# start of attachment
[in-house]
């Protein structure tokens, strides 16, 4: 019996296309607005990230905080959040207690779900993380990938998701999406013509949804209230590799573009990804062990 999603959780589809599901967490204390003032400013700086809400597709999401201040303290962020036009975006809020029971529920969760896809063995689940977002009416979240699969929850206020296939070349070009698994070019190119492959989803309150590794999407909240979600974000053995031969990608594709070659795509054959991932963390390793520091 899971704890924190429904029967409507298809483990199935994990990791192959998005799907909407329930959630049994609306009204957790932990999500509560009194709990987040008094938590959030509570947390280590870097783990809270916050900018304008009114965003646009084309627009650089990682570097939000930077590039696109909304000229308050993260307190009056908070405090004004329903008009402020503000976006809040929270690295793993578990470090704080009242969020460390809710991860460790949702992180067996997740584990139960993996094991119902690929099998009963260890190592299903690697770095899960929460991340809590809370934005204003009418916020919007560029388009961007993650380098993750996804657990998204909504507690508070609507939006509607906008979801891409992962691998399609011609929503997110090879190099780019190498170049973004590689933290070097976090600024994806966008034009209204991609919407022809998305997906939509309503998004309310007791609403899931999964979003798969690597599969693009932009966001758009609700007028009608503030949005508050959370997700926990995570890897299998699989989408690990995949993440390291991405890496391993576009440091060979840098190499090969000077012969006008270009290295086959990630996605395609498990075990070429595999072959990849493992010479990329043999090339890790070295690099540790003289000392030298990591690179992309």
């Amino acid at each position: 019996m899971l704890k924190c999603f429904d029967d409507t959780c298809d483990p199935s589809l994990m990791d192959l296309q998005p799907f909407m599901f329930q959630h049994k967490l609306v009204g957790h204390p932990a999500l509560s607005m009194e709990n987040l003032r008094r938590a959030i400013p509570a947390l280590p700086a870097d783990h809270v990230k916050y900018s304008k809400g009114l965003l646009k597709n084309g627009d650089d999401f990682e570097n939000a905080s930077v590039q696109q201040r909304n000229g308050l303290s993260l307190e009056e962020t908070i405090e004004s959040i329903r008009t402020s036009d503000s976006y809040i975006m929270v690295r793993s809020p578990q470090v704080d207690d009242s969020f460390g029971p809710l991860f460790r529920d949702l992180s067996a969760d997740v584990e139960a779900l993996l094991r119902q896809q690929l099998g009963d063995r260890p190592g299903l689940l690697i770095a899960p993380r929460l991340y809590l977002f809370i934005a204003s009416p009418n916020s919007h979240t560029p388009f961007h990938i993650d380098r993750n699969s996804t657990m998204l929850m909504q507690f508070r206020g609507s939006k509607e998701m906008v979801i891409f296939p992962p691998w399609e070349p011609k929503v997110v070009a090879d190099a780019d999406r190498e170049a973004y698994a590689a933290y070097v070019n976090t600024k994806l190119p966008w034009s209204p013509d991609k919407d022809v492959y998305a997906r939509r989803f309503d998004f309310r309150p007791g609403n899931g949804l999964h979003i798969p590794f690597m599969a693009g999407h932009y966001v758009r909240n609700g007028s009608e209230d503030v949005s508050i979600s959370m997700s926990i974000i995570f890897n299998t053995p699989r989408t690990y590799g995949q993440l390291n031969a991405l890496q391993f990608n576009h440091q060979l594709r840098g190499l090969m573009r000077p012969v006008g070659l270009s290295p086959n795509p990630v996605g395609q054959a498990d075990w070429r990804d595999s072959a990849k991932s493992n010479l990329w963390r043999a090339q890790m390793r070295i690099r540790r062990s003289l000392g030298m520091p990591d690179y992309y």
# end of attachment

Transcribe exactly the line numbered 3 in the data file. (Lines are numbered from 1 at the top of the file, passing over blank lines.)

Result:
């Amino acid at each position: 019996m899971l704890k924190c999603f429904d029967d409507t959780c298809d483990p199935s589809l994990m990791d192959l296309q998005p799907f909407m599901f329930q959630h049994k967490l609306v009204g957790h204390p932990a999500l509560s607005m009194e709990n987040l003032r008094r938590a959030i400013p509570a947390l280590p700086a870097d783990h809270v990230k916050y900018s304008k809400g009114l965003l646009k597709n084309g627009d650089d999401f990682e570097n939000a905080s930077v590039q696109q201040r909304n000229g308050l303290s993260l307190e009056e962020t908070i405090e004004s959040i329903r008009t402020s036009d503000s976006y809040i975006m929270v690295r793993s809020p578990q470090v704080d207690d009242s969020f460390g029971p809710l991860f460790r529920d949702l992180s067996a969760d997740v584990e139960a779900l993996l094991r119902q896809q690929l099998g009963d063995r260890p190592g299903l689940l690697i770095a899960p993380r929460l991340y809590l977002f809370i934005a204003s009416p009418n916020s919007h979240t560029p388009f961007h990938i993650d380098r993750n699969s996804t657990m998204l929850m909504q507690f508070r206020g609507s939006k509607e998701m906008v979801i891409f296939p992962p691998w399609e070349p011609k929503v997110v070009a090879d190099a780019d999406r190498e170049a973004y698994a590689a933290y070097v070019n976090t600024k994806l190119p966008w034009s209204p013509d991609k919407d022809v492959y998305a997906r939509r989803f309503d998004f309310r309150p007791g609403n899931g949804l999964h979003i798969p590794f690597m599969a693009g999407h932009y966001v758009r909240n609700g007028s009608e209230d503030v949005s508050i979600s959370m997700s926990i974000i995570f890897n299998t053995p699989r989408t690990y590799g995949q993440l390291n031969a991405l890496q391993f990608n576009h440091q060979l594709r840098g190499l090969m573009r000077p012969v006008g070659l270009s290295p086959n795509p990630v996605g395609q054959a498990d075990w070429r990804d595999s072959a990849k991932s493992n010479l990329w963390r043999a090339q890790m390793r070295i690099r540790r062990s003289l000392g030298m520091p990591d690179y992309y």